it seemed to me a wearisome task...

Such are the wicked;
always at ease, they increase in riches. All in vain have I kept my heart clean and washed my hands in innocence. For all day long I have been plagued, and am punished every morning.
If I had said, "I will talk on in this way," I would have been untrue to the circle  of your children. But when I thought how to understand this, it seemed to me a wearisome task, until I went into the sanctuary of God; then I perceived their end.
Psalm 73: 12-17 New Revised Standard Version
Ah yes, so easy to be the victim when we look around and see how others are gaining traction and recognition in the world. I get the writer of this psalm! Too often I think we as humans look at what others are doing, see their maliciousness, but fail to see our own contribution to the "ills" of the world. We look on and all we can say is "woe is me!" 
Jesus rarely sugarcoats anything. In Matthew 7:5, Jesus tells those who have gathered to hear his sermon on the mount, "You hypoc…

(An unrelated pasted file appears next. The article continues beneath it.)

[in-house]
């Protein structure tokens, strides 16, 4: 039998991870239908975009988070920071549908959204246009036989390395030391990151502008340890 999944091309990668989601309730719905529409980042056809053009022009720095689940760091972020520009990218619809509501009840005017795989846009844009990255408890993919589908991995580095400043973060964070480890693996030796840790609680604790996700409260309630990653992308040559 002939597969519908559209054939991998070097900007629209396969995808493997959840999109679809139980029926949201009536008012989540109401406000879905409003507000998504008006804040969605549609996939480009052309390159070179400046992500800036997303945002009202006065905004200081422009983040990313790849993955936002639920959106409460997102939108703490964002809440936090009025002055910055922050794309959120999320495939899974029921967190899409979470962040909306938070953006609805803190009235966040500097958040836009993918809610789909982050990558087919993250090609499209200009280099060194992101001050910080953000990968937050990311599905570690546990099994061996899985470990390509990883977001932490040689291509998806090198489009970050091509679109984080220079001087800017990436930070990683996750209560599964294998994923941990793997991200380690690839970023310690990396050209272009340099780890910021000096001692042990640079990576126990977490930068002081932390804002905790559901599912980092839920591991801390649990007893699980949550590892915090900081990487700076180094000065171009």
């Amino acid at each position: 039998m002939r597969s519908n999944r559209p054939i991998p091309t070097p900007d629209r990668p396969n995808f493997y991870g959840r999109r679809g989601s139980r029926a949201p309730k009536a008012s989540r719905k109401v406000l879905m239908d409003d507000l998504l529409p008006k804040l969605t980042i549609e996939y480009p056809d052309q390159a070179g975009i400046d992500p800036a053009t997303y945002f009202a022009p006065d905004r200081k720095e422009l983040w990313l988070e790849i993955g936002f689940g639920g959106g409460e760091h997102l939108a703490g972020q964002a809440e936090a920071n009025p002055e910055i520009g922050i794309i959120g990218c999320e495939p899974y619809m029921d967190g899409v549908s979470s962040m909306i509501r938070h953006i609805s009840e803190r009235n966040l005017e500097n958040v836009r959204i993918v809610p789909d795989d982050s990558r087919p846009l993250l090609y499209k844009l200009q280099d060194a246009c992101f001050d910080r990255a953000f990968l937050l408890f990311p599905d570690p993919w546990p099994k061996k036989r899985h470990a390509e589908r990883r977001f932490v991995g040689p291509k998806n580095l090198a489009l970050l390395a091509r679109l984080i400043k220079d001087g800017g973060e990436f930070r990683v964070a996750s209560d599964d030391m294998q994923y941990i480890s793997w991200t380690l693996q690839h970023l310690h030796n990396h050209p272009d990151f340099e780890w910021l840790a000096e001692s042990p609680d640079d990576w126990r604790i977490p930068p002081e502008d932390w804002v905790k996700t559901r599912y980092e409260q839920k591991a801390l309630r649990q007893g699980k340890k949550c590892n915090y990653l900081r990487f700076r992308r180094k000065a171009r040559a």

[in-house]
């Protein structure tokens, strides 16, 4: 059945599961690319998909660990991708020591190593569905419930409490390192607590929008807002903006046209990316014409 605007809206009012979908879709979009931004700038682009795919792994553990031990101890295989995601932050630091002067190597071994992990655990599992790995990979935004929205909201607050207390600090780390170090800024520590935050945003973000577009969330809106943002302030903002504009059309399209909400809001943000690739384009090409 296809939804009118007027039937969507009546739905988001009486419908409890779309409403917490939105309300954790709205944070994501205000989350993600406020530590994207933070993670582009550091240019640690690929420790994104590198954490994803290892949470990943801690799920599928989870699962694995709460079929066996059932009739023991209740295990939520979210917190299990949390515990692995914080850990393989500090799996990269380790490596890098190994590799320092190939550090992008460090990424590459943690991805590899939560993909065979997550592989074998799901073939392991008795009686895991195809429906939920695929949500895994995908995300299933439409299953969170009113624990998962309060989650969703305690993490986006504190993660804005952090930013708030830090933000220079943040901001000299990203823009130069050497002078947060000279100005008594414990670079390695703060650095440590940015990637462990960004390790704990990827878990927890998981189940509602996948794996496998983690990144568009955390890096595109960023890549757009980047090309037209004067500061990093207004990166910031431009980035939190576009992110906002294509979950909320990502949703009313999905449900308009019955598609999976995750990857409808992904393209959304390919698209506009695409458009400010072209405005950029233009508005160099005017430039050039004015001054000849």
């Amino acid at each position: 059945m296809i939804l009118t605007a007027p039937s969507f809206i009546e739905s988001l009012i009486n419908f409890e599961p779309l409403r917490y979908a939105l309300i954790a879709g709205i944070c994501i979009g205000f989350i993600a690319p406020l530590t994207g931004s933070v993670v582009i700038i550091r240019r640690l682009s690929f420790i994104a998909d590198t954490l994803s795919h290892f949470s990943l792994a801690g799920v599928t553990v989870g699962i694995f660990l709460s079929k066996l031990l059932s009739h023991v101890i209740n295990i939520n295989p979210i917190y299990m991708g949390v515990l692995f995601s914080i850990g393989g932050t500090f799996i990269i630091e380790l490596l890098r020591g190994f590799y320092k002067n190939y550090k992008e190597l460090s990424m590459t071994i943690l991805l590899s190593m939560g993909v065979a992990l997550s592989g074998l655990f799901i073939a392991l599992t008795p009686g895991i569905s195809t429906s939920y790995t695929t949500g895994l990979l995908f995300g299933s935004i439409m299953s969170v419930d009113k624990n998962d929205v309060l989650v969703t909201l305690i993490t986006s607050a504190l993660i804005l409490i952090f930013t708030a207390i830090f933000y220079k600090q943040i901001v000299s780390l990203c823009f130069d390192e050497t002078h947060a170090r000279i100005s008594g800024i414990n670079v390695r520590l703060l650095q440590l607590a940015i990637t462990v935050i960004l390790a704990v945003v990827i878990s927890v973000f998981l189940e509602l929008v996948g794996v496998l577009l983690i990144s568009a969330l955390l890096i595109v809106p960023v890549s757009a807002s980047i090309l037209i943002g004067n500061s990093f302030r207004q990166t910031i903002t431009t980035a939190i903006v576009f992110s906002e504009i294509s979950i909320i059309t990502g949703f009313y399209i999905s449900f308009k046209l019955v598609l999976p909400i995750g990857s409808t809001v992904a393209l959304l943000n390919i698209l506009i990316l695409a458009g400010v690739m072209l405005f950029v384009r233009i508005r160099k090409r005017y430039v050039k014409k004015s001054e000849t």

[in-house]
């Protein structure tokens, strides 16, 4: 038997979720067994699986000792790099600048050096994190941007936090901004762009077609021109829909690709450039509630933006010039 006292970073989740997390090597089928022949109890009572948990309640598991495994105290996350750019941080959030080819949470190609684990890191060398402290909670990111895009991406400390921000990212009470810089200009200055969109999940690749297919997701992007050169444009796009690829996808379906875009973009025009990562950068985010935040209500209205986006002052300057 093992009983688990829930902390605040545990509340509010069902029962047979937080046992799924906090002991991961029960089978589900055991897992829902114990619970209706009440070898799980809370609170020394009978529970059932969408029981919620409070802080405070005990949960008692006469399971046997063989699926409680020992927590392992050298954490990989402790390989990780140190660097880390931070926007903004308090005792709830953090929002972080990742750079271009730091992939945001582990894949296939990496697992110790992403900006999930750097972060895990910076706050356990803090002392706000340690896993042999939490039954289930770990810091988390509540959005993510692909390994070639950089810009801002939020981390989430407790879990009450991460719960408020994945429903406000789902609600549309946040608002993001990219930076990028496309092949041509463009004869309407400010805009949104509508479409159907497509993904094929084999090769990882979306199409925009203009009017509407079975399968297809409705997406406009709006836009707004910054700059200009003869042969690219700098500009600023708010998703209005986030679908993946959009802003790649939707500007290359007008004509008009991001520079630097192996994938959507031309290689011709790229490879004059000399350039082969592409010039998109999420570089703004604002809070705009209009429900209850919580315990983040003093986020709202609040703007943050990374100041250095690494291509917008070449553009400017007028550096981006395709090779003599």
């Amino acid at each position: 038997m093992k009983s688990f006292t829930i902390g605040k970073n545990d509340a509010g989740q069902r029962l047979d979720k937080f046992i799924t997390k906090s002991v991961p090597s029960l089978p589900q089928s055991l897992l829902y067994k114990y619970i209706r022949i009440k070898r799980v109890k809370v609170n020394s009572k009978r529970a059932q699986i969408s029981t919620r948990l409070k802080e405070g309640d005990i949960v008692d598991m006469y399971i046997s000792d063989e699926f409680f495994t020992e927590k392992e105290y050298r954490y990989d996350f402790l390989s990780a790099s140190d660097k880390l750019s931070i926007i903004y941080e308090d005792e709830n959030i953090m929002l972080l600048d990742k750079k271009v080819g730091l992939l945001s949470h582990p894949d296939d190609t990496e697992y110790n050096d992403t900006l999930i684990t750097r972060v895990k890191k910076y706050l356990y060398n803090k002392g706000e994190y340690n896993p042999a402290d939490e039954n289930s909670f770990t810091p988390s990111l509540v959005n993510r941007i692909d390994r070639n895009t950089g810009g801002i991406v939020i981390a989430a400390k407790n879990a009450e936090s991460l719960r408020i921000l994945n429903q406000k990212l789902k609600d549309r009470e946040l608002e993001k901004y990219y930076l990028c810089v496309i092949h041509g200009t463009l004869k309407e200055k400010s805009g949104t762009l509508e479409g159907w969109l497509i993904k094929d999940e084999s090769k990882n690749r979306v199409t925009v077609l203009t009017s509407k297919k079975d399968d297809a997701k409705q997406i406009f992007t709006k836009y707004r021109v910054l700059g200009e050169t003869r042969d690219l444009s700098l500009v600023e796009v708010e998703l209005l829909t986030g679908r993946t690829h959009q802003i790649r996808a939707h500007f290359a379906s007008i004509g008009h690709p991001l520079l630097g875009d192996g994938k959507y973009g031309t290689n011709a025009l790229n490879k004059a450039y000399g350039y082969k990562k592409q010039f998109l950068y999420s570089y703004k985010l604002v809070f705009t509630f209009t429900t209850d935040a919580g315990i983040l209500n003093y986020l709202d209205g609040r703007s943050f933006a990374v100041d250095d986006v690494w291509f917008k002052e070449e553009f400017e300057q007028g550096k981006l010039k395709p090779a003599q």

May all kings bow down before him

Psalm 72: 11-14 (The Inclusive Psalms)
All other rulers will pay homage,
and all the nations will serve your anointed.
Your anointed will rescue the poor when they cry out,
and the oppressed when there is no one to help them.
Your chose one
will take pity on the lowly and the poor,
and will save their lives.
Your chosen one
will rescue them all from violence and oppression,
and will treat their blood as precious.*

By all accounts Americans are looking for a savior, someone to rescue us from the darkness we seem to be drowning in. I wonder if our savior comes in the form of a president... or from a hotly contended senator race in the state of Alabama. I wonder how long we will look to other humans for salvation. History has proven time and again that our hope cannot reside on the shoulders of a mere mortal. What or who then will save us from this time of turmoil?

Psalm 72 gives us a glimpse of who - a king, or a sovereign who lifts up the poor (I'm not a fan of the word pity that t…

Commemorating Heros?

Today is the two hundred twenty-sixth day of 2017. I've seen posts today that are trying to illuminate what "really" happened in Charlottesville. I wasn't there, most of weren't, so really I cannot go off anything other than the select images we have received from the media. However, the article I've seen talks about how this event was partisan.